Plantar fasciitis, an inflammation, and swelling of the plantar fascia is the most common cause of heel pain reported to doctors and podiatrists. Many treatments, therapies, and products are available to facilitate healing of this condition.
When a stabbing pain is felt in the heel, the plantar fascia is most likely the culprit. When this ligament that runs from the heel to the front of the foot becomes irritated, it can take up to a year to heal and is extremely painful. Self-treatment at home is usually the first step taken when suffering from this condition.
First, the patient must rest as much as possible. Putting continued strain on the foot will only increase the irritation. Walking or running on hard surfaces is not advised. Second, apply ice to the heel and take anti-inflammatory medications or deep kneading leg massagers. Ice and medicine such as ibuprofen will decrease the swelling and inflammation. Third, wear shoes with a cushioned sole and good arch supports. Plantar fasciitis shoes, as some call them, are shoes with good motion control and arch support. Wearing these shoes can ensure you don’t tear any more muscles in your ligaments, allowing your foot to heal, over time.
Another option is orthotics. Orthotics may be necessary to achieve correct support and shock absorption. Orthotics are affordable and successful in treating plantar fasciitis. Insoles can properly align the foot, reinforce the heel and re-stretch the plantar fascia. Finally, taping the foot can help speed the recovery from plantar fasciitis. Taping limits the range of movement of the foot which prevents the over-stretching of the plantar fascia.
If self-treatment options are not improving the condition of the heel, then physical therapy may assist in the healing process of plantar fasciitis. A physical therapist can instruct the patient on exercises to stretch the plantar fascia and the achilleas tendon. Exercises that strengthen the ankle and heel are advantageous as well. Gentle stretches performed on a regular basis will produce the best results. The use of night splints can assist with stretching the ligament. These boot-like splints gently stretch the plantar fascia by keeping the toes in an upright position. This position prevents further shortening of the plantar fascia and stretches the calf muscles.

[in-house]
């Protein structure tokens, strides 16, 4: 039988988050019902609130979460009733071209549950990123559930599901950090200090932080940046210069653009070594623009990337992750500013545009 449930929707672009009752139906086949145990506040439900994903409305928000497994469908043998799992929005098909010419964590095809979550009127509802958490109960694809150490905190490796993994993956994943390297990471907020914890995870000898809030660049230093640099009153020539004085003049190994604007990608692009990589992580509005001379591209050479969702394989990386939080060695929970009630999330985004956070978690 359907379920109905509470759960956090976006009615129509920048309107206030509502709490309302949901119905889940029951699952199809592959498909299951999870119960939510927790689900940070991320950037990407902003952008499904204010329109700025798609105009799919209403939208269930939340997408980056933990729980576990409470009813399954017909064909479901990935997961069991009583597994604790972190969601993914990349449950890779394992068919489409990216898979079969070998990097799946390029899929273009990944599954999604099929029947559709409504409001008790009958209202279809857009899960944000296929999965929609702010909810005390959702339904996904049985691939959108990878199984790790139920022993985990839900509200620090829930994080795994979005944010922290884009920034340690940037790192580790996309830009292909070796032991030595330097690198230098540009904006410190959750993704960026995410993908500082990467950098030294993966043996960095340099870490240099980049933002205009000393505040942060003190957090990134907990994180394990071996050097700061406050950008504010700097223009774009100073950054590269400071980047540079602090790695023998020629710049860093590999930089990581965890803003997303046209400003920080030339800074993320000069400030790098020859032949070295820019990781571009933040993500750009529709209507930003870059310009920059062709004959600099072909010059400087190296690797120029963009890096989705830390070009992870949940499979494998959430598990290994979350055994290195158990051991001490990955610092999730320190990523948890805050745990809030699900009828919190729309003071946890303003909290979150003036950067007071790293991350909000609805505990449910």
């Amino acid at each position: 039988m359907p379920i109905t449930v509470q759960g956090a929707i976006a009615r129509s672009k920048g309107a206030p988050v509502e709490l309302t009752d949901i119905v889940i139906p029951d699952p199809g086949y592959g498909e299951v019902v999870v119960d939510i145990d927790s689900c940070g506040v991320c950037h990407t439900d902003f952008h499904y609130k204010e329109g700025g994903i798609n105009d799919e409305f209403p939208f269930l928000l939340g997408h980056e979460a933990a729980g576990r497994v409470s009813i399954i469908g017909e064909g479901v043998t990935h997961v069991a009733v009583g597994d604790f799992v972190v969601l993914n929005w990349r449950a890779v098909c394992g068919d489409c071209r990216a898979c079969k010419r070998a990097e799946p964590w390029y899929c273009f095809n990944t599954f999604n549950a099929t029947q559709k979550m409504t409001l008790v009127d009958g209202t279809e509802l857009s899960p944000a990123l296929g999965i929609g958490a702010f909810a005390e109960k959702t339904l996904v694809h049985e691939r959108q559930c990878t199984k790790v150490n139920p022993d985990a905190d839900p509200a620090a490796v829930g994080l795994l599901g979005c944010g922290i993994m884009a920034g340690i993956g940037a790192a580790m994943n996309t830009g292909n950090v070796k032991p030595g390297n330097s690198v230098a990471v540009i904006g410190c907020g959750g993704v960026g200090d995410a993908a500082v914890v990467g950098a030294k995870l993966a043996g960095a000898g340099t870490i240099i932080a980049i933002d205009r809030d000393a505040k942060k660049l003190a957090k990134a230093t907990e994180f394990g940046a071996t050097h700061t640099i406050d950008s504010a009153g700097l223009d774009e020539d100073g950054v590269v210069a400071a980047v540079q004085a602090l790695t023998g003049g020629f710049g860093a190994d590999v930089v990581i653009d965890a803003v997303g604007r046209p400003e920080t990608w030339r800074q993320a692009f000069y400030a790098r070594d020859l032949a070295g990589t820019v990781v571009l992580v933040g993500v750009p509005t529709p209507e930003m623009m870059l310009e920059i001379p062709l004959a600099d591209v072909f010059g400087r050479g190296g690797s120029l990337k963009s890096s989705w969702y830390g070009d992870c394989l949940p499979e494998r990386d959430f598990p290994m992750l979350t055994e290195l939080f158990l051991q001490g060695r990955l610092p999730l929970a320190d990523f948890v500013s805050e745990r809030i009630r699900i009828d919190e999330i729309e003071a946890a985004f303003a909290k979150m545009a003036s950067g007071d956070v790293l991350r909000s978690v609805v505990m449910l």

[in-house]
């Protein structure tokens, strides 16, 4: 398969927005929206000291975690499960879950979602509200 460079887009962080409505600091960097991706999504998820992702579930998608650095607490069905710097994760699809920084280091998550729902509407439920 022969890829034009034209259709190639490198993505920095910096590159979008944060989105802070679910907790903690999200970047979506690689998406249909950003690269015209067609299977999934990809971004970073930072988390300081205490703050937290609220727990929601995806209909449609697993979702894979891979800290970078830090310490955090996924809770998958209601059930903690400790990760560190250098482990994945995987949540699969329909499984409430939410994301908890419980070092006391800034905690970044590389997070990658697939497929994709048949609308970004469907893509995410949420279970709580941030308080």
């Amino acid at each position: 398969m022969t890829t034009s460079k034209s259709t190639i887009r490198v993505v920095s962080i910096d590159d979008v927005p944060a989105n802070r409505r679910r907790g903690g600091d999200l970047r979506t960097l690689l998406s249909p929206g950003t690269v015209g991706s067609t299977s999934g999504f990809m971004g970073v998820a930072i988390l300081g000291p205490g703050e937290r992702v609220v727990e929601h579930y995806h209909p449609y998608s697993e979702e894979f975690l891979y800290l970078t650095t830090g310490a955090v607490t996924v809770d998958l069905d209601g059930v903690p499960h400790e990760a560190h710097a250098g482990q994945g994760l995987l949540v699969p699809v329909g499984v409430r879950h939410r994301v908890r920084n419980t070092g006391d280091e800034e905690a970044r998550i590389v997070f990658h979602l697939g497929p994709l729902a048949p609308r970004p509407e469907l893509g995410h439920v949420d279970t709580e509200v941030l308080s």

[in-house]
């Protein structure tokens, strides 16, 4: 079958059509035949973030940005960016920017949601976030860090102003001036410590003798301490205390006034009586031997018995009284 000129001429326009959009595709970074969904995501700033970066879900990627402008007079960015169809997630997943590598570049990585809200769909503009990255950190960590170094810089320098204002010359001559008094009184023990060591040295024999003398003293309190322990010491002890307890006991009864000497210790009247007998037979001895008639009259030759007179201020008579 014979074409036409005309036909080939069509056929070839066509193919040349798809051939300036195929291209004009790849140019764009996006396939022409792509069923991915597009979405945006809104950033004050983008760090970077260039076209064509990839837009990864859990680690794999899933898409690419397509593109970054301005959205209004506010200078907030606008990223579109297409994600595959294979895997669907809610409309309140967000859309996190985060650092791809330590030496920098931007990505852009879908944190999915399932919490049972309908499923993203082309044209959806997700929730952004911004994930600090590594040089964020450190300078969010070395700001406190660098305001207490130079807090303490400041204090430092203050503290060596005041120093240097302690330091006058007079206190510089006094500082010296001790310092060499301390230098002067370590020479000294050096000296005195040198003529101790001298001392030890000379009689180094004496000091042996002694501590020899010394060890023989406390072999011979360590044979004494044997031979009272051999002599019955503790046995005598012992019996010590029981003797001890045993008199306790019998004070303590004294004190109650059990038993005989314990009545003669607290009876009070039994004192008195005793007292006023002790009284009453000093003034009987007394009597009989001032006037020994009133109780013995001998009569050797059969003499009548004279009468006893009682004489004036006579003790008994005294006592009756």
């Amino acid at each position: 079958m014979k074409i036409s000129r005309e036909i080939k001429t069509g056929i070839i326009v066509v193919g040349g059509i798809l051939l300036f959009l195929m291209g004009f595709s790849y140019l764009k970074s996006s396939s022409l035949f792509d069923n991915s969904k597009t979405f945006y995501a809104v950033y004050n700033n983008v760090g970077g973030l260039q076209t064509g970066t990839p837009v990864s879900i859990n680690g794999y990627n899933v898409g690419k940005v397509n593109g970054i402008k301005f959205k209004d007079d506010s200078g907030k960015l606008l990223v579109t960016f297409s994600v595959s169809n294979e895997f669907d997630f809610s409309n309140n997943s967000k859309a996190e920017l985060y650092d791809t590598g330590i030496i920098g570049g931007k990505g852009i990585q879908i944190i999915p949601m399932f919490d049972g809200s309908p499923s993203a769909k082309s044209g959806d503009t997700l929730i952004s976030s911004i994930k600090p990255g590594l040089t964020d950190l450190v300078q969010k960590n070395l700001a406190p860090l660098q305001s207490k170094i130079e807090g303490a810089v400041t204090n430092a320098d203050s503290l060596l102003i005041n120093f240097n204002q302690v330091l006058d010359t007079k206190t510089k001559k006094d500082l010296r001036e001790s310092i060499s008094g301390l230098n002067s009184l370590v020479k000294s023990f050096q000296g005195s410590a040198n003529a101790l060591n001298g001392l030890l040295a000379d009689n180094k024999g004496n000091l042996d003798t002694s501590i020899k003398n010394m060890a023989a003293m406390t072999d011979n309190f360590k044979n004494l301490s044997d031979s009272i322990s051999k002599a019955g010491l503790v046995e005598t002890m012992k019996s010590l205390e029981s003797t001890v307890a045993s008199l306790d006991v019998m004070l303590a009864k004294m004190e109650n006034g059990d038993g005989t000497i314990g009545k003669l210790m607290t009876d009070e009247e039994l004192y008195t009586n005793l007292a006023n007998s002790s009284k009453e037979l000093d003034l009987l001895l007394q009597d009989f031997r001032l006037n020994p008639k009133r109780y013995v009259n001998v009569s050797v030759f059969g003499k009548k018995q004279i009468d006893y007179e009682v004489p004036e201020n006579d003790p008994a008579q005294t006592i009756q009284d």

Cortisone injections or ESWT may be necessary if other treatments are unsuccessful. An injection of cortisone will decrease the inflammation and pain but doctors are hesitant to perform this procedure because of potential side effects. Fat atrophy of the heel and plantar fascia rupture may occur—both of which will cause more pain for the patient. Extracorporeal shock wave therapy, or ESWT, is a promising treatment for plantar fasciitis. In this procedure, a burst of energy is used to cause damage to the plantar fascia ligament. The body’s natural healing process will then begin to repair the inflamed and swollen tissue.
Surgery is a last resort used only when all other treatment methods have failed. Surgeons first remove the ligament from the heel so incisions can be made. These incisions release the tension in the heel which provides pain relief.
Plantar fasciitis treatment includes rest, anti-inflammatory medications, and physical therapy. Products such as night splints, orthotics, massagers, and proper shoes assist in healing as well. Early treatment may lessen the chance of requiring surgery which is more invasive.